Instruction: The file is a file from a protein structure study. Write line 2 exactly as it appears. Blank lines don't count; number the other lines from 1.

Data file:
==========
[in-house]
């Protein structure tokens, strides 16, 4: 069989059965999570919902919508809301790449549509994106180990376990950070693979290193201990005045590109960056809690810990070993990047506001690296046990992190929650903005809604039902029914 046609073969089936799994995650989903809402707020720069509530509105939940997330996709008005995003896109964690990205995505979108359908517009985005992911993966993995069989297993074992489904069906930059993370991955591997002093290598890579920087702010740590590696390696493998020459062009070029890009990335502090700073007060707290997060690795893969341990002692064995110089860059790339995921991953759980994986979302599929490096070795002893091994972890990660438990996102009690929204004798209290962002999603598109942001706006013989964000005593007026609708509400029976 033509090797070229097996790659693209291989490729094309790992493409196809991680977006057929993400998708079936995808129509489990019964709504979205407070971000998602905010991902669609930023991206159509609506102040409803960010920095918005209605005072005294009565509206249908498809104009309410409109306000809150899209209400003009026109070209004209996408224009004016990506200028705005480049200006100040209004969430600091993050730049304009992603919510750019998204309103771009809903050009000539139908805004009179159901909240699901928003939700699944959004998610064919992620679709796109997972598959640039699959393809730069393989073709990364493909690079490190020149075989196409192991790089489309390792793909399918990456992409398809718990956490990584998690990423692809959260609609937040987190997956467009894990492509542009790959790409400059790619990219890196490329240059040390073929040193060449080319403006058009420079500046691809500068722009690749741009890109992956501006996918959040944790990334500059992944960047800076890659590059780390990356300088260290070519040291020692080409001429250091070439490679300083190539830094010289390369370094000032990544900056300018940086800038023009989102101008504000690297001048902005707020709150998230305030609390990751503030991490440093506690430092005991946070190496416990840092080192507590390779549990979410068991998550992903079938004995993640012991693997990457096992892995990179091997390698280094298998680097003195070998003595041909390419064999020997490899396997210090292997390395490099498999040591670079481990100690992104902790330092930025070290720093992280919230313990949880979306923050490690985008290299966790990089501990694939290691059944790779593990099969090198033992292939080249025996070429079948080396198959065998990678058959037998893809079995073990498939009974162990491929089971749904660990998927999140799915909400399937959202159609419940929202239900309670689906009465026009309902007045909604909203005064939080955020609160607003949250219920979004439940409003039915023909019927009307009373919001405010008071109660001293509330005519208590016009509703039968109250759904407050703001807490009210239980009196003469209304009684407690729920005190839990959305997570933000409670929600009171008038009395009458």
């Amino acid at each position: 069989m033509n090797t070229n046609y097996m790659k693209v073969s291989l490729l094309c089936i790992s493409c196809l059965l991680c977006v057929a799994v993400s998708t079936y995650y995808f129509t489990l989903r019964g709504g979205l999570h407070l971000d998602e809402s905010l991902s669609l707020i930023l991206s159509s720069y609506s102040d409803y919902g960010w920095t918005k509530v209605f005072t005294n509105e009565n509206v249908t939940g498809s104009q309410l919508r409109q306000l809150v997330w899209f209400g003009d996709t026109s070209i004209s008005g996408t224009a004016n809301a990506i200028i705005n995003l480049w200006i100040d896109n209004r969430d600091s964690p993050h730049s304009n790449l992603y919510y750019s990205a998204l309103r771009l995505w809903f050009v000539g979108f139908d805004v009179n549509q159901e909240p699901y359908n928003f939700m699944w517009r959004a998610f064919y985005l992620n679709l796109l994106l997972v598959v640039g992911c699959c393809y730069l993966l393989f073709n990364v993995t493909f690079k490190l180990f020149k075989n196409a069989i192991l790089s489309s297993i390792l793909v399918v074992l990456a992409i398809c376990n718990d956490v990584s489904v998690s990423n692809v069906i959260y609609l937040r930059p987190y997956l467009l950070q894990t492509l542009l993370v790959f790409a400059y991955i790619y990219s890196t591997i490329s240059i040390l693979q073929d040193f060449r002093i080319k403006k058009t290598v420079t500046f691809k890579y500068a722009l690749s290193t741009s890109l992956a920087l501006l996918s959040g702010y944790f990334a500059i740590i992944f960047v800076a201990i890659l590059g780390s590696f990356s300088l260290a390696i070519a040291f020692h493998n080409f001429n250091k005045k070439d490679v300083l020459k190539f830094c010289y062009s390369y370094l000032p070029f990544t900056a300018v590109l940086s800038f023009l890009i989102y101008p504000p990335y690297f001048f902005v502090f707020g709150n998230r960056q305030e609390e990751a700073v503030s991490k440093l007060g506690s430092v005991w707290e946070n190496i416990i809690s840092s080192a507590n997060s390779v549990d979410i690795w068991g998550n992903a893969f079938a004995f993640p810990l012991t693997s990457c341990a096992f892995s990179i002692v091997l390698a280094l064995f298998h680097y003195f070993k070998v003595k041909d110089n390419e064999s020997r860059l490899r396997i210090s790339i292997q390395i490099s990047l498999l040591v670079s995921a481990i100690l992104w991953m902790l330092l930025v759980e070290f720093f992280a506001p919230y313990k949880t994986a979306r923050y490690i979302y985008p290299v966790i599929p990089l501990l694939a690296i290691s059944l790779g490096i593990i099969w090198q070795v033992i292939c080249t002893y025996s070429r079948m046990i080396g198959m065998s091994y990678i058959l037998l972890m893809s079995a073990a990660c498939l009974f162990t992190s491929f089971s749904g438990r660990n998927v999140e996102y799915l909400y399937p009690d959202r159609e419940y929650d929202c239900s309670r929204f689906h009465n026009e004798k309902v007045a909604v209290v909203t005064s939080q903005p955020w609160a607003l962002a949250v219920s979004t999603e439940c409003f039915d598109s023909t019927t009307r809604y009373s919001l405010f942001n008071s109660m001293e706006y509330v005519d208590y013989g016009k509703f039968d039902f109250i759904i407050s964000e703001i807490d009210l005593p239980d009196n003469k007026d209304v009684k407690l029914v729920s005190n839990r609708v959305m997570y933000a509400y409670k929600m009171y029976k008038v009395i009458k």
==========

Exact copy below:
């Protein structure tokens, strides 16, 4: 069989059965999570919902919508809301790449549509994106180990376990950070693979290193201990005045590109960056809690810990070993990047506001690296046990992190929650903005809604039902029914 046609073969089936799994995650989903809402707020720069509530509105939940997330996709008005995003896109964690990205995505979108359908517009985005992911993966993995069989297993074992489904069906930059993370991955591997002093290598890579920087702010740590590696390696493998020459062009070029890009990335502090700073007060707290997060690795893969341990002692064995110089860059790339995921991953759980994986979302599929490096070795002893091994972890990660438990996102009690929204004798209290962002999603598109942001706006013989964000005593007026609708509400029976 033509090797070229097996790659693209291989490729094309790992493409196809991680977006057929993400998708079936995808129509489990019964709504979205407070971000998602905010991902669609930023991206159509609506102040409803960010920095918005209605005072005294009565509206249908498809104009309410409109306000809150899209209400003009026109070209004209996408224009004016990506200028705005480049200006100040209004969430600091993050730049304009992603919510750019998204309103771009809903050009000539139908805004009179159901909240699901928003939700699944959004998610064919992620679709796109997972598959640039699959393809730069393989073709990364493909690079490190020149075989196409192991790089489309390792793909399918990456992409398809718990956490990584998690990423692809959260609609937040987190997956467009894990492509542009790959790409400059790619990219890196490329240059040390073929040193060449080319403006058009420079500046691809500068722009690749741009890109992956501006996918959040944790990334500059992944960047800076890659590059780390990356300088260290070519040291020692080409001429250091070439490679300083190539830094010289390369370094000032990544900056300018940086800038023009989102101008504000690297001048902005707020709150998230305030609390990751503030991490440093506690430092005991946070190496416990840092080192507590390779549990979410068991998550992903079938004995993640012991693997990457096992892995990179091997390698280094298998680097003195070998003595041909390419064999020997490899396997210090292997390395490099498999040591670079481990100690992104902790330092930025070290720093992280919230313990949880979306923050490690985008290299966790990089501990694939290691059944790779593990099969090198033992292939080249025996070429079948080396198959065998990678058959037998893809079995073990498939009974162990491929089971749904660990998927999140799915909400399937959202159609419940929202239900309670689906009465026009309902007045909604909203005064939080955020609160607003949250219920979004439940409003039915023909019927009307009373919001405010008071109660001293509330005519208590016009509703039968109250759904407050703001807490009210239980009196003469209304009684407690729920005190839990959305997570933000409670929600009171008038009395009458």